This July sees the release of Dead End Kids from Source Point Press. Written by Frank Gogol, illustrated by Nenad Cviticanin and colored by Sean Rinehart, the series takes us back to 1999 where a group of kids from broken homes join together to solve the murder of their friend. It’s a coming-of-age murder mystery. I had a chance to speak with writer Frank Gogol about the project, the ’90s, and his journey through comics.
James Ferguson: I get a Stephen King vibe from Dead End Kids, between the characters, the setting, and the uneasy feeling. Is his work an influence?
Frank Gogol: Nostalgic coming-of-age stories are some of my favorite stories. The Sandlot, The Breakfast Club, and, yes, definitely, Stephen King. I really enjoy King’s work in general, but especially his coming-of-age stories like “The Body”, which was adapted into the movie Stand By Me, and IT. I’d say both of those works, in particular, influenced Dead End Kids.
The parallels between a group of kids trying to solve a murder in Dead End Kids and the group of kids in Stand By Me who are trying to find the body of another kid who has died, I think, are pretty easy to pick up on.
But I think IT is thematically a bit more in line with Dead End Kids. The kids in Dead End Kids are all from broken homes and really rely on one another for their stability. But unlike the kids in Stand by Me, and most other coming-of-age stories, the kids in Dead End Kids, much like the kids in IT, are tied forever together by the shared trauma.
My friends from childhood and I are still all very close and it’s always felt sort of dishonest–this idea that these groups of friends always grow up and grow apart. That wasn’t my experience and I think this is true for a lot of people, so I wanted to tell that story. A story about how these strong bonds are formed and tested by life.
JF: What is it about the ’90s that drew you to set Dead End Kids during this time period?
FG: About a year and a half ago, I turned 30 and I got really nostalgic. I started remembering those “best years of my life” playing outside, building clubhouses in the woods, and having to be in before the street lights came on.
But then I started to remember that not-so-great stuff. Things in my household and my friends’ households weren’t that great and I remembered how we sort of relied on one another. We couldn’t fix each other’s problems at home, but we could take care of one another and that’s how, I think, a strong friendship was forged.
And I was experiencing all of this in the late 90s, so when I came to the idea of telling this story, it was a no-brainer that it’d be set in 1999.
I really should mention that Nenad, who drew and colored the book, should get the brunt of the praise for just how 90s the book is. There were definitely conversations about the aesthetic of the book and there were bits in the script, but Nenad really went above and beyond to give the book a true 90s feel and he did it without it being too over-the-top. It’s an incredible balancing act, and he nailed it.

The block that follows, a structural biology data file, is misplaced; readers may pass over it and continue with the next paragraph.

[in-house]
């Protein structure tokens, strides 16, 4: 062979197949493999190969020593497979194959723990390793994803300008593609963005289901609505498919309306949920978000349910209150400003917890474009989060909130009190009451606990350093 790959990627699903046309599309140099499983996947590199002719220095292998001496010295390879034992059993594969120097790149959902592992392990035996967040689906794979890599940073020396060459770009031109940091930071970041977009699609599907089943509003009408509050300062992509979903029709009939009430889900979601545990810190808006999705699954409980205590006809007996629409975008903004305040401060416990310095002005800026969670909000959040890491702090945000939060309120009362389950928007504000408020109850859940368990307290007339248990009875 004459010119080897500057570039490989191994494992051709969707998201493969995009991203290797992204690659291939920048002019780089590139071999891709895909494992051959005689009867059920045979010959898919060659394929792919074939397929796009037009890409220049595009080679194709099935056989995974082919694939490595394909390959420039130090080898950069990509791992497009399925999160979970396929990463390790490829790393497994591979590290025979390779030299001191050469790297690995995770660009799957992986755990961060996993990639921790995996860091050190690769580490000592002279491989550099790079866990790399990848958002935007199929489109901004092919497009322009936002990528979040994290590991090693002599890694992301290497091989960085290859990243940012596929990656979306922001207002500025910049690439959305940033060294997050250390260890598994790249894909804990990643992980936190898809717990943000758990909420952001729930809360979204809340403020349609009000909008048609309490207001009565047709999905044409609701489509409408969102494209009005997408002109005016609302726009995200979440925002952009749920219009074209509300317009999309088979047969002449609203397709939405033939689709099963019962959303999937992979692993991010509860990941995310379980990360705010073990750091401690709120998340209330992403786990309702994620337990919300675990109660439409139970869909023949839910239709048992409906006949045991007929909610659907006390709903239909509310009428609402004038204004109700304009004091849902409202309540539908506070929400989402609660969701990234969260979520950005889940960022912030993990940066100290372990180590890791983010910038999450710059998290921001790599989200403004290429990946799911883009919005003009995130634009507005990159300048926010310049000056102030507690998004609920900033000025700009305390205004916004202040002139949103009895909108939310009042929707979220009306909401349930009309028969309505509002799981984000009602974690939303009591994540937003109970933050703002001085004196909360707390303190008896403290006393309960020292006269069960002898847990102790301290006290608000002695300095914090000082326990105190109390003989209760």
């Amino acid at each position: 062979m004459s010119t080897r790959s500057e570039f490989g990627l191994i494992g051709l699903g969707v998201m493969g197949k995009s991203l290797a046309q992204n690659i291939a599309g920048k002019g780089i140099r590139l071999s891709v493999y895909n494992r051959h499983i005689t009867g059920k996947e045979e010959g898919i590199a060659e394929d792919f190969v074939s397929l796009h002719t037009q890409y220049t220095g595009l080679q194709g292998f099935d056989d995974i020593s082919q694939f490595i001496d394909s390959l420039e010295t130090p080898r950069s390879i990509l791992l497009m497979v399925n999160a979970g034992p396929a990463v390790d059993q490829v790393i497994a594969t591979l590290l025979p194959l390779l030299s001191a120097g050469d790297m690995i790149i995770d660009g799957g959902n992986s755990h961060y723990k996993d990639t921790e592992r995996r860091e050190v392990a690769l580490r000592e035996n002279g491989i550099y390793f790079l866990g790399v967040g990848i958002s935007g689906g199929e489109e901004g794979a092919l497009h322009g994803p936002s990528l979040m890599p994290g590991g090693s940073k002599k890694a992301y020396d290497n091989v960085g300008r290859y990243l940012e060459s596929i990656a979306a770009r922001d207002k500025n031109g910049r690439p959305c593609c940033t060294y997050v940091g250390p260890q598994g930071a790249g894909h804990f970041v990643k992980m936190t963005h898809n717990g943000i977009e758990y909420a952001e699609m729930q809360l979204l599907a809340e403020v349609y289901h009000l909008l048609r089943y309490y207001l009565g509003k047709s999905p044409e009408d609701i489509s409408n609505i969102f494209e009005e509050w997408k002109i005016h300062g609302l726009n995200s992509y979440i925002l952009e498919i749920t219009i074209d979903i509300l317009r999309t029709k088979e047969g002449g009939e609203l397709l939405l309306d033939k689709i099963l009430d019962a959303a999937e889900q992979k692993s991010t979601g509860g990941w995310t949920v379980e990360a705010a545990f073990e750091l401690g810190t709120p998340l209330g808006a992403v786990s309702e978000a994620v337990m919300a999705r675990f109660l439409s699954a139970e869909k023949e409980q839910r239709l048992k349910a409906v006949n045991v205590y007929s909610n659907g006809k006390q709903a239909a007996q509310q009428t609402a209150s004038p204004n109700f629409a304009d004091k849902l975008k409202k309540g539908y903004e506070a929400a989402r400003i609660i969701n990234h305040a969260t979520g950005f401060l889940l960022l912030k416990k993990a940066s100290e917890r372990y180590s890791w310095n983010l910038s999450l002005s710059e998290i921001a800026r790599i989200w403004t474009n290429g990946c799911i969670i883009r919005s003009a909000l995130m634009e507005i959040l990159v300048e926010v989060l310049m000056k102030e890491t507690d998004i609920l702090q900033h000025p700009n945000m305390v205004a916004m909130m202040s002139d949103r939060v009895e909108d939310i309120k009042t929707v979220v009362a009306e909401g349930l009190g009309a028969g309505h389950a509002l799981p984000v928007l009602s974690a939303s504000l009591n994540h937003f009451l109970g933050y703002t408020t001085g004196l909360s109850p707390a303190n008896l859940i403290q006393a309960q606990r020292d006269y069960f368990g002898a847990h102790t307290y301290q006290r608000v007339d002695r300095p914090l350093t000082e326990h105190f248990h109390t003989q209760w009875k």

JF: You’ve worked with Nenad Cviticanin and Sean Rinehart on Grief before this. How is your collaboration process with the team?
FG: I’d previously worked extensively with Nenad and Sean on my first book, Grief. And that experiences was just so smooth and they’re just so good at what they do that I wrote Dead End Kids with them in mind.
I didn’t know at the time that I’d necessarily get to work with them, but I knew that they were my dream-team for the book if we could line it up, which we were able to do.
From there it was just smooth. Outside of looking over pages and copyediting the script, the whole process was pretty hands-off for me after we got rolling and that’s a testament to the talent they bring to the table.
JF: Grief was originally distributed through Kickstarter and then picked up by Source Point Press. How does it feel to have the publisher behind you from the start with Dead End Kids?
FG: It’s pretty surreal, to be honest. I’ve only been making comics for three years and to have a publisher–and one of the best indie publishers in the game, at that–is so incredibly rewarding, humbling, and, honestly, inspiring.
Knowing that my Source Point Press family has my back lets me take more chances with my stories, which is a real confidence-booster. And I think it makes the work better.
JF: Your journey through comics has been pretty interesting to watch between Kickstarter and your newsletter. If you could go back in time and give one piece of advice to yourself as you were starting, what would it be?
FG: I’d tell myself that hard work and hustle will pay off and to keep going. Making comics is hard, it’s expensive, and it’s time-consuming. There were, and still are, a lot of days that I have to talk myself up and remind myself that it’s all worth it. That I love doing this. Knowing that then, probably would have made the road here a little bit easier.
Dead End Kids #1 is set for release on July 25, 2019 and it’s currently available for pre-order. We’d like to thank Frank for taking the time to speak with us.